Novel critical role of Toll-like receptor 4 in lung ischemia-reperfusion injury and edema.
ABSTRACT Toll-like receptors (TLRs) of the innate immune system contribute to noninfectious inflammatory processes. We employed a murine model of hilar clamping (1 h) with reperfusion times between 15 min and 3 h in TLR4-sufficient (C3H/OuJ) and TLR4-deficient (C3H/HeJ) anesthetized mice with additional studies in chimeric and myeloid differentiation factor 88 (MyD88)- and TLR4-deficient mice to determine the role of TLR4 in lung ischemia-reperfusion injury. Human pulmonary microvascular endothelial monolayers were subjected to simulated warm ischemia and reperfusion with and without CRX-526, a competitive TLR4 inhibitor. Functional TLR4 solely on pulmonary parenchymal cells, not bone marrow-derived cells, mediates early lung edema following ischemia-reperfusion independent of MyD88. Activation of MAPKs and NF-kappaB was significantly blunted and/or delayed in lungs of TLR4-deficient mice as a consequence of ischemia-reperfusion injury, but edema development appeared to be independent of activation of these signaling pathways. Pretreatment with a competitive TLR4 inhibitor prevented edema in vivo and reduced actin cytoskeletal rearrangement and gap formation in pulmonary microvascular endothelial monolayers subjected to simulated warm ischemia and reperfusion. In addition to its well-accepted role to alter gene transcription, functioning TLR4 on pulmonary parenchymal cells plays a key role in very early and profound pulmonary edema in murine lung ischemia-reperfusion injury. This may be due to a novel mechanism: regulation of endothelial cell cytoskeleton affecting microvascular endothelial cell permeability.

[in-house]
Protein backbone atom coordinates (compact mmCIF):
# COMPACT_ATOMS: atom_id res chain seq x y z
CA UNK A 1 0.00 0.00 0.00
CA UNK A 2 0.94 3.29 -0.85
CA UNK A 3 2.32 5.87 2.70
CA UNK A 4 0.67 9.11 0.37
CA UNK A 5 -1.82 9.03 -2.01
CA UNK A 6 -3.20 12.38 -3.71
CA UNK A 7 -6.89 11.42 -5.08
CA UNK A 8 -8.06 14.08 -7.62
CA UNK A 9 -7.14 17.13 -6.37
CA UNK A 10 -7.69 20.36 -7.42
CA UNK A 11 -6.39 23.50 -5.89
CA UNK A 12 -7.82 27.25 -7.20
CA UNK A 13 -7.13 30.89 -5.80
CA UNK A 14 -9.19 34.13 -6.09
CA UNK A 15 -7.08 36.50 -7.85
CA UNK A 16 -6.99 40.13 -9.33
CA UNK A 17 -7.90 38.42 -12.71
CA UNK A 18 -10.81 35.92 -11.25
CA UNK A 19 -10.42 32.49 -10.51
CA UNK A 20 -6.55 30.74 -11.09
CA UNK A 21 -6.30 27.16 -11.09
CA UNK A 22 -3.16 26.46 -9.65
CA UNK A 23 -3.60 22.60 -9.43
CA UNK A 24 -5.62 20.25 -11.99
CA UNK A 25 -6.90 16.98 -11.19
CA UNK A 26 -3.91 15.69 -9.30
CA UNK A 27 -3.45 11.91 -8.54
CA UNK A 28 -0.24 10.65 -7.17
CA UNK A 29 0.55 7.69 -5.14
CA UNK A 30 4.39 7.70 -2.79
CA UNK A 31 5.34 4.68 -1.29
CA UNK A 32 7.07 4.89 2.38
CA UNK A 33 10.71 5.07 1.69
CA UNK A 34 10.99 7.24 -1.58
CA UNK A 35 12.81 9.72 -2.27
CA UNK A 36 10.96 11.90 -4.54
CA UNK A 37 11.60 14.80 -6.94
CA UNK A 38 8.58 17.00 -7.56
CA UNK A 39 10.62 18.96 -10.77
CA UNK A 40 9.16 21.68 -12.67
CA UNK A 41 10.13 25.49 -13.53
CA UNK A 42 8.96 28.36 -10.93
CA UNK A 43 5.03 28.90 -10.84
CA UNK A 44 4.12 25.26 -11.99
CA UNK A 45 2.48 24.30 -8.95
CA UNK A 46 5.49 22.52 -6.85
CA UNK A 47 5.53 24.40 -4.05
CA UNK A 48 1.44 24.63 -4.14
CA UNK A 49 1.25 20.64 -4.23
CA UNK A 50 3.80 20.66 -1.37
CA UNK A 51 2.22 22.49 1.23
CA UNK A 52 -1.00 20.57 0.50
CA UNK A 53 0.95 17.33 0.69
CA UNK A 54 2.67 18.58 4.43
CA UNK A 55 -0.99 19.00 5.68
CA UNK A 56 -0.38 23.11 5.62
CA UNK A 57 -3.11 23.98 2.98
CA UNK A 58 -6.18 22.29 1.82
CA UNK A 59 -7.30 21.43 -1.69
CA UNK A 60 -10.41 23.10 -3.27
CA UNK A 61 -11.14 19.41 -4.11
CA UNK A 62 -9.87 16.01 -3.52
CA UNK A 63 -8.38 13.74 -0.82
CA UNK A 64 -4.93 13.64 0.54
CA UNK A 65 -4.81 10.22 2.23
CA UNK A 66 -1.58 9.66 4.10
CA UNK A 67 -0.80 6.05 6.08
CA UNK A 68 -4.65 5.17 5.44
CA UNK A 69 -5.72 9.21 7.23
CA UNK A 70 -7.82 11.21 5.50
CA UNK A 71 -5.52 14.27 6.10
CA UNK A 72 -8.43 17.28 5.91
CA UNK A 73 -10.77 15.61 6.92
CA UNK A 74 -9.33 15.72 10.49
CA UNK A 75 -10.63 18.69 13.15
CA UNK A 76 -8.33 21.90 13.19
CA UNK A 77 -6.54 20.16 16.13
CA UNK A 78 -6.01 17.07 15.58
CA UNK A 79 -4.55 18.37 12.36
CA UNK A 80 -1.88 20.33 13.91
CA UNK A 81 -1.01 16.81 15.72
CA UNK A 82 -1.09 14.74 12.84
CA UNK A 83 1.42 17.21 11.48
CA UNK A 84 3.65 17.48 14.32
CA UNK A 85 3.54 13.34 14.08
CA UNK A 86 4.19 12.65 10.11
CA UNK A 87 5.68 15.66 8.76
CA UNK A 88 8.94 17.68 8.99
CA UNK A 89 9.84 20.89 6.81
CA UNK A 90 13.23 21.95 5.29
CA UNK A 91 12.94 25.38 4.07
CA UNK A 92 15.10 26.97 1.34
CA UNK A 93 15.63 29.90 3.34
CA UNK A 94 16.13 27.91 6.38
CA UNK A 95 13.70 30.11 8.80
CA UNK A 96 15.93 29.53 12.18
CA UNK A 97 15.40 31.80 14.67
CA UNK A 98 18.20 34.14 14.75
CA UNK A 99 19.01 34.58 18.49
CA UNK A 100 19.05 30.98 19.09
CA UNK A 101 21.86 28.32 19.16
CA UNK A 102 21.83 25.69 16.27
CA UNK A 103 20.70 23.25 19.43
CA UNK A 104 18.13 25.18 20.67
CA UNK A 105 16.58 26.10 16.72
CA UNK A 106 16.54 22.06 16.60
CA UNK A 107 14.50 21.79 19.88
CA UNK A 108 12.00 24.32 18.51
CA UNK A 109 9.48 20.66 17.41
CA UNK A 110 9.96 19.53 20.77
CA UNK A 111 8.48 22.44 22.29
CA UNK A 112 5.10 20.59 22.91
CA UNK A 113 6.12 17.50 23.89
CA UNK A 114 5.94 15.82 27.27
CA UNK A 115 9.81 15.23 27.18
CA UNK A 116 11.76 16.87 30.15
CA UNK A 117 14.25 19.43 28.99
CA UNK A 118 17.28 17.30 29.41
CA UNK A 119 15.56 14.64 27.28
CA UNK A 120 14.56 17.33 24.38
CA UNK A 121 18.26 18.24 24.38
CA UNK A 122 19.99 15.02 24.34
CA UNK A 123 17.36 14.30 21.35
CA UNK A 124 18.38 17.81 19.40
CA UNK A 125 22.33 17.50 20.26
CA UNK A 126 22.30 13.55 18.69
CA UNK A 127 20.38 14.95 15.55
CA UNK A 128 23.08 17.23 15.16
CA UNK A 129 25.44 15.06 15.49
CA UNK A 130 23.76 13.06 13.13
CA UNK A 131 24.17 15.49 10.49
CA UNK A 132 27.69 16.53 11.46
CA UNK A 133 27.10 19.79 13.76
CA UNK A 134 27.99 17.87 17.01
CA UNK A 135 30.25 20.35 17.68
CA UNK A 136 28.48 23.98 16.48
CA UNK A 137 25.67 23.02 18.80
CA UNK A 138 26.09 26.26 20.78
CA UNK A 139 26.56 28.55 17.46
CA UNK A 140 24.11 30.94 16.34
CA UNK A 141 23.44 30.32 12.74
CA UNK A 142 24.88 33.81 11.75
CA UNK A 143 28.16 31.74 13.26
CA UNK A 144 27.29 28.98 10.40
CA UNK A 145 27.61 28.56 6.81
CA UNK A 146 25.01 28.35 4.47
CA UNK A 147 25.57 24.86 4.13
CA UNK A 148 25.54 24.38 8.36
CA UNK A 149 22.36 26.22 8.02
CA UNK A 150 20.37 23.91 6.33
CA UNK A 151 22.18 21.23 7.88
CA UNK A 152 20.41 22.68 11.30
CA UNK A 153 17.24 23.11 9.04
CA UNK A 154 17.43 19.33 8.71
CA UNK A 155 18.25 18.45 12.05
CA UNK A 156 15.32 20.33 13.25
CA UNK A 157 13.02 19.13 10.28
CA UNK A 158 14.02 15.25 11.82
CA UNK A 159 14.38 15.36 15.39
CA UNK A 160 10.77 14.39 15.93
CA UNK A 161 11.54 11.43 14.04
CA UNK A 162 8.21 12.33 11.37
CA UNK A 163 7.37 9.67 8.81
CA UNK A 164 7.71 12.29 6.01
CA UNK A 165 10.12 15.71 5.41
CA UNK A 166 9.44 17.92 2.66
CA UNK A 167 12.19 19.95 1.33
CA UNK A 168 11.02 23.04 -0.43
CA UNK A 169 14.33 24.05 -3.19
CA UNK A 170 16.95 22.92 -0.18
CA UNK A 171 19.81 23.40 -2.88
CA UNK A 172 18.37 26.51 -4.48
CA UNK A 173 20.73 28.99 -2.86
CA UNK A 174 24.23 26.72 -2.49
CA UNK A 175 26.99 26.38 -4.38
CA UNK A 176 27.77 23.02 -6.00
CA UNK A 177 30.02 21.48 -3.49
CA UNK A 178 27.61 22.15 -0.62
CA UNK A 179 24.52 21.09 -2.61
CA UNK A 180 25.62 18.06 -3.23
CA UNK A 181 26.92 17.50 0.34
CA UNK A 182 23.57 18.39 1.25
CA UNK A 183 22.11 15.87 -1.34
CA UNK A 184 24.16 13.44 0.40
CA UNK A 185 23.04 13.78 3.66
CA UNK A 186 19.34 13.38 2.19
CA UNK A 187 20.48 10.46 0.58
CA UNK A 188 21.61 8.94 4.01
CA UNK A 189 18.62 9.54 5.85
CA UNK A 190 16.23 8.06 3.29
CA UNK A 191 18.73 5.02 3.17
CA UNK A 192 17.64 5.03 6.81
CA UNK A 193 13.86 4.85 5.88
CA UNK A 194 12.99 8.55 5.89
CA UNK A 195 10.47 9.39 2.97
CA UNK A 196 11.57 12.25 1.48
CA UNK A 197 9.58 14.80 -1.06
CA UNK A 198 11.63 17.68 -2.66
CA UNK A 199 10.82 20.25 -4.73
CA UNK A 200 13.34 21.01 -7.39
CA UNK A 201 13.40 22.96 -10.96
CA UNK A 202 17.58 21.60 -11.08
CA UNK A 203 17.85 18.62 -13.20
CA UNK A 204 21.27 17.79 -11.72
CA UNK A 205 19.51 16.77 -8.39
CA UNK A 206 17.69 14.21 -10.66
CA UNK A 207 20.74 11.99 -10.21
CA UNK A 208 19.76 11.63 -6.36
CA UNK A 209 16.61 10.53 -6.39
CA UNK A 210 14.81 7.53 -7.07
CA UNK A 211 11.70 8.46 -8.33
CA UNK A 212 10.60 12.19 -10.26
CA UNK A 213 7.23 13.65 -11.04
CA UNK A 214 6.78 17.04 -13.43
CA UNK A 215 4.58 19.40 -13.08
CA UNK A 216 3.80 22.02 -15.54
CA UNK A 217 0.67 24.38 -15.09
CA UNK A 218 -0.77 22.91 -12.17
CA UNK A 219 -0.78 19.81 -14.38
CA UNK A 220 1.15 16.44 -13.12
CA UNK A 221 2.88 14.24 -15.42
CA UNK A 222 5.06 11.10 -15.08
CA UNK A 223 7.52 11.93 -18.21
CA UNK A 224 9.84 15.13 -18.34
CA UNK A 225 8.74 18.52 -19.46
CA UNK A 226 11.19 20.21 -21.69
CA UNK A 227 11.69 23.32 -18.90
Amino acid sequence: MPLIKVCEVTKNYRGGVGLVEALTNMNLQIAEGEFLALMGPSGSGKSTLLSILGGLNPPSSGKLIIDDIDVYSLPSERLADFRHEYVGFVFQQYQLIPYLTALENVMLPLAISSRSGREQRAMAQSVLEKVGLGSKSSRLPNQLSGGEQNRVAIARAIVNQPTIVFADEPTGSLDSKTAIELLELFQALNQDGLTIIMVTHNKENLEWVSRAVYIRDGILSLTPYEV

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ABSTRACT: The endothelial cell (EC) lining of the pulmonary vasculature forms a semipermeable barrier between the blood and the interstitium of the lung. Disruption of this barrier occurs during inflammatory disease states such as acute lung injury and acute respiratory distress syndrome and results in the movement of fluid and macromolecules into the interstitium and pulmonary air spaces. These processes significantly contribute to the high morbidity and mortality of patients afflicted with acute lung injury. The critical importance of pulmonary vascular barrier function is shown by the balance between competing EC contractile forces, which generate centripetal tension, and adhesive cell-cell and cell-matrix tethering forces, which regulate cell shape. Both competing forces in this model are intimately linked through the endothelial cytoskeleton, a complex network of actin microfilaments, microtubules, and intermediate filaments, which combine to regulate shape change and transduce signals within and between EC. A key EC contractile event in several models of agonist-induced barrier dysfunction is the phosphorylation of regulatory myosin light chains catalyzed by Ca(2+)/calmodulin-dependent myosin light chain kinase and/or through the activity of the Rho/Rho kinase pathway. Intercellular contacts along the endothelial monolayer consist primarily of two types of complexes (adherens junctions and tight junctions), which link to the actin cytoskeleton to provide both mechanical stability and transduction of extracellular signals into the cell. Focal adhesions provide additional adhesive forces in barrier regulation by forming a critical bridge for bidirectional signal transduction between the actin cytoskeleton and the cell-matrix interface. Increasingly, the effects of mechanical forces such as shear stress and ventilator-induced stretch on EC barrier function are being recognized. The critical role of the endothelial cytoskeleton in integrating these multiple aspects of pulmonary vascular permeability provides a fertile area for the development of clinically important barrier-modulating therapies.Journal of Applied Physiology 11/2001; 91(4):1487-500. · 3.75 Impact Factor